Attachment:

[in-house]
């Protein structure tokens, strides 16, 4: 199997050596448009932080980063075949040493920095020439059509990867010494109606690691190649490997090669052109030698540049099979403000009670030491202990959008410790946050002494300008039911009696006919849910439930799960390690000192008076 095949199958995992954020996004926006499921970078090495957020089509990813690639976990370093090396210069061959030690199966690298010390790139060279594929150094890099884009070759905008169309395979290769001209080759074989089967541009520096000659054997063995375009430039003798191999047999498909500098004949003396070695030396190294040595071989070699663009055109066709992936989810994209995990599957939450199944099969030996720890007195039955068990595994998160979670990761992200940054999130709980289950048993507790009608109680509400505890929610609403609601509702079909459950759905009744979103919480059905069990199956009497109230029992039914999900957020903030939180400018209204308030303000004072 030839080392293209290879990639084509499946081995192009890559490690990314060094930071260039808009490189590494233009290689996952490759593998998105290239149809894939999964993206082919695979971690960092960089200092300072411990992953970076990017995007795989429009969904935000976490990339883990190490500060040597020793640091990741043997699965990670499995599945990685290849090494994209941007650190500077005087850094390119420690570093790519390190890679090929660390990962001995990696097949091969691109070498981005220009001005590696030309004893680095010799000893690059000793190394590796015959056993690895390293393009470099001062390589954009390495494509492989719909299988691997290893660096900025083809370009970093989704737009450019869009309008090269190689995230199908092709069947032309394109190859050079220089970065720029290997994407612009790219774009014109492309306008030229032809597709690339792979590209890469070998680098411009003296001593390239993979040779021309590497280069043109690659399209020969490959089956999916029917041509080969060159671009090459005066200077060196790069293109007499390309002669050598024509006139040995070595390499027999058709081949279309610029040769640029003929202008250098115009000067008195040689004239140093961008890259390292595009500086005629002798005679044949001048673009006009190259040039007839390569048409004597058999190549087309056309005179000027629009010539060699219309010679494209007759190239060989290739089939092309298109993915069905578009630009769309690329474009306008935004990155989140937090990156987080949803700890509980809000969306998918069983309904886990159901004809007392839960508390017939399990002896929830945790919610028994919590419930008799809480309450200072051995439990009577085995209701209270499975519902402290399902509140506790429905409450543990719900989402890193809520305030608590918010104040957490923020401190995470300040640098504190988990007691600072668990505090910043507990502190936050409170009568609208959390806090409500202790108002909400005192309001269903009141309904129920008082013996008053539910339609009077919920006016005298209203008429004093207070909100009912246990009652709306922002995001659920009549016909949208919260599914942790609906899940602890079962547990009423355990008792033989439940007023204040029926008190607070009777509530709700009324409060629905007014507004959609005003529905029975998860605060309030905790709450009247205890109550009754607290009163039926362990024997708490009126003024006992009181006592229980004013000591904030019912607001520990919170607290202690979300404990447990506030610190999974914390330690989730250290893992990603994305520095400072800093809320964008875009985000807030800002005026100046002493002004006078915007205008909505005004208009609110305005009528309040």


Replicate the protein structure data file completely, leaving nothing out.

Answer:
[in-house]
């Protein structure tokens, strides 16, 4: 199997050596448009932080980063075949040493920095020439059509990867010494109606690691190649490997090669052109030698540049099979403000009670030491202990959008410790946050002494300008039911009696006919849910439930799960390690000192008076 095949199958995992954020996004926006499921970078090495957020089509990813690639976990370093090396210069061959030690199966690298010390790139060279594929150094890099884009070759905008169309395979290769001209080759074989089967541009520096000659054997063995375009430039003798191999047999498909500098004949003396070695030396190294040595071989070699663009055109066709992936989810994209995990599957939450199944099969030996720890007195039955068990595994998160979670990761992200940054999130709980289950048993507790009608109680509400505890929610609403609601509702079909459950759905009744979103919480059905069990199956009497109230029992039914999900957020903030939180400018209204308030303000004072 030839080392293209290879990639084509499946081995192009890559490690990314060094930071260039808009490189590494233009290689996952490759593998998105290239149809894939999964993206082919695979971690960092960089200092300072411990992953970076990017995007795989429009969904935000976490990339883990190490500060040597020793640091990741043997699965990670499995599945990685290849090494994209941007650190500077005087850094390119420690570093790519390190890679090929660390990962001995990696097949091969691109070498981005220009001005590696030309004893680095010799000893690059000793190394590796015959056993690895390293393009470099001062390589954009390495494509492989719909299988691997290893660096900025083809370009970093989704737009450019869009309008090269190689995230199908092709069947032309394109190859050079220089970065720029290997994407612009790219774009014109492309306008030229032809597709690339792979590209890469070998680098411009003296001593390239993979040779021309590497280069043109690659399209020969490959089956999916029917041509080969060159671009090459005066200077060196790069293109007499390309002669050598024509006139040995070595390499027999058709081949279309610029040769640029003929202008250098115009000067008195040689004239140093961008890259390292595009500086005629002798005679044949001048673009006009190259040039007839390569048409004597058999190549087309056309005179000027629009010539060699219309010679494209007759190239060989290739089939092309298109993915069905578009630009769309690329474009306008935004990155989140937090990156987080949803700890509980809000969306998918069983309904886990159901004809007392839960508390017939399990002896929830945790919610028994919590419930008799809480309450200072051995439990009577085995209701209270499975519902402290399902509140506790429905409450543990719900989402890193809520305030608590918010104040957490923020401190995470300040640098504190988990007691600072668990505090910043507990502190936050409170009568609208959390806090409500202790108002909400005192309001269903009141309904129920008082013996008053539910339609009077919920006016005298209203008429004093207070909100009912246990009652709306922002995001659920009549016909949208919260599914942790609906899940602890079962547990009423355990008792033989439940007023204040029926008190607070009777509530709700009324409060629905007014507004959609005003529905029975998860605060309030905790709450009247205890109550009754607290009163039926362990024997708490009126003024006992009181006592229980004013000591904030019912607001520990919170607290202690979300404990447990506030610190999974914390330690989730250290893992990603994305520095400072800093809320964008875009985000807030800002005026100046002493002004006078915007205008909505005004208009609110305005009528309040």